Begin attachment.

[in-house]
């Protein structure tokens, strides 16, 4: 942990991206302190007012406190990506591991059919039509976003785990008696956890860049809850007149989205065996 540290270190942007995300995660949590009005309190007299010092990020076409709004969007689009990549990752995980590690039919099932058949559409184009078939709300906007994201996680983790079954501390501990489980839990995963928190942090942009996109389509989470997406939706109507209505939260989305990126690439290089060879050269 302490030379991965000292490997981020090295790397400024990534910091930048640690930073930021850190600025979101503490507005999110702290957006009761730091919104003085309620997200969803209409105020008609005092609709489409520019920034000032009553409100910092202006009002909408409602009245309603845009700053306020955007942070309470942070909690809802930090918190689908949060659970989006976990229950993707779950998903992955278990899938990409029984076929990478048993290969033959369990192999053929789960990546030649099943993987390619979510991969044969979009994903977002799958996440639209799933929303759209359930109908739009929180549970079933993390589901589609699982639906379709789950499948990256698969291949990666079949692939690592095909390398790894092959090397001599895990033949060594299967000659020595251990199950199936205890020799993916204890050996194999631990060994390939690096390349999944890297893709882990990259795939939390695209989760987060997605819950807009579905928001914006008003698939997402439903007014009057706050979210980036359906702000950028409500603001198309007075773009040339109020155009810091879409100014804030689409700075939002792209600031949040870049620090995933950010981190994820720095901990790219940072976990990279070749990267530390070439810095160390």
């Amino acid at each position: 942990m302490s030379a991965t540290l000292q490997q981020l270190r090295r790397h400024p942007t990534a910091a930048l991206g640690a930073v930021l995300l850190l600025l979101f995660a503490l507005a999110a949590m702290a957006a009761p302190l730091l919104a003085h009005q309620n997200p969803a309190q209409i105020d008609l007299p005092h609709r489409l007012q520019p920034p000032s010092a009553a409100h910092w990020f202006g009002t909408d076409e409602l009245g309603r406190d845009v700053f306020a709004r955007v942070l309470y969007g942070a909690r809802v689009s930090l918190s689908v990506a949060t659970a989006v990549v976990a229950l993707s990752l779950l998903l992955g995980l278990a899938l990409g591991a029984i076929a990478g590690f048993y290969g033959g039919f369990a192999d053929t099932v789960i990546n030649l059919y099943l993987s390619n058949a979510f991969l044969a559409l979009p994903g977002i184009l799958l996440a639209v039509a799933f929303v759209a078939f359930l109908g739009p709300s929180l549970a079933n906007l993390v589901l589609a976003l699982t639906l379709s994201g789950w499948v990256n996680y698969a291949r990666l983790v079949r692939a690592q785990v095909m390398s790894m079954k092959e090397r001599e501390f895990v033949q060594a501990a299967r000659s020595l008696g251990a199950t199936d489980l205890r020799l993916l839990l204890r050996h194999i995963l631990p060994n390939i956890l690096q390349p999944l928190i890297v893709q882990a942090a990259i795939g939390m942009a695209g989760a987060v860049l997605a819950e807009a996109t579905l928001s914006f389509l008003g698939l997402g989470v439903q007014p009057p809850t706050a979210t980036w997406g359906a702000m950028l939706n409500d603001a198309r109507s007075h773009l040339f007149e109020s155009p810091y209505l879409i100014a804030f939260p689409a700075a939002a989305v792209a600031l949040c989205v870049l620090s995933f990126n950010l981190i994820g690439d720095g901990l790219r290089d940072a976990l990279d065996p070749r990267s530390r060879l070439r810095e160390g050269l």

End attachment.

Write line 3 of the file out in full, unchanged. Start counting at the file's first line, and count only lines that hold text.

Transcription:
């Amino acid at each position: 942990m302490s030379a991965t540290l000292q490997q981020l270190r090295r790397h400024p942007t990534a910091a930048l991206g640690a930073v930021l995300l850190l600025l979101f995660a503490l507005a999110a949590m702290a957006a009761p302190l730091l919104a003085h009005q309620n997200p969803a309190q209409i105020d008609l007299p005092h609709r489409l007012q520019p920034p000032s010092a009553a409100h910092w990020f202006g009002t909408d076409e409602l009245g309603r406190d845009v700053f306020a709004r955007v942070l309470y969007g942070a909690r809802v689009s930090l918190s689908v990506a949060t659970a989006v990549v976990a229950l993707s990752l779950l998903l992955g995980l278990a899938l990409g591991a029984i076929a990478g590690f048993y290969g033959g039919f369990a192999d053929t099932v789960i990546n030649l059919y099943l993987s390619n058949a979510f991969l044969a559409l979009p994903g977002i184009l799958l996440a639209v039509a799933f929303v759209a078939f359930l109908g739009p709300s929180l549970a079933n906007l993390v589901l589609a976003l699982t639906l379709s994201g789950w499948v990256n996680y698969a291949r990666l983790v079949r692939a690592q785990v095909m390398s790894m079954k092959e090397r001599e501390f895990v033949q060594a501990a299967r000659s020595l008696g251990a199950t199936d489980l205890r020799l993916l839990l204890r050996h194999i995963l631990p060994n390939i956890l690096q390349p999944l928190i890297v893709q882990a942090a990259i795939g939390m942009a695209g989760a987060v860049l997605a819950e807009a996109t579905l928001s914006f389509l008003g698939l997402g989470v439903q007014p009057p809850t706050a979210t980036w997406g359906a702000m950028l939706n409500d603001a198309r109507s007075h773009l040339f007149e109020s155009p810091y209505l879409i100014a804030f939260p689409a700075a939002a989305v792209a600031l949040c989205v870049l620090s995933f990126n950010l981190i994820g690439d720095g901990l790219r290089d940072a976990l990279d065996p070749r990267s530390r060879l070439r810095e160390g050269l």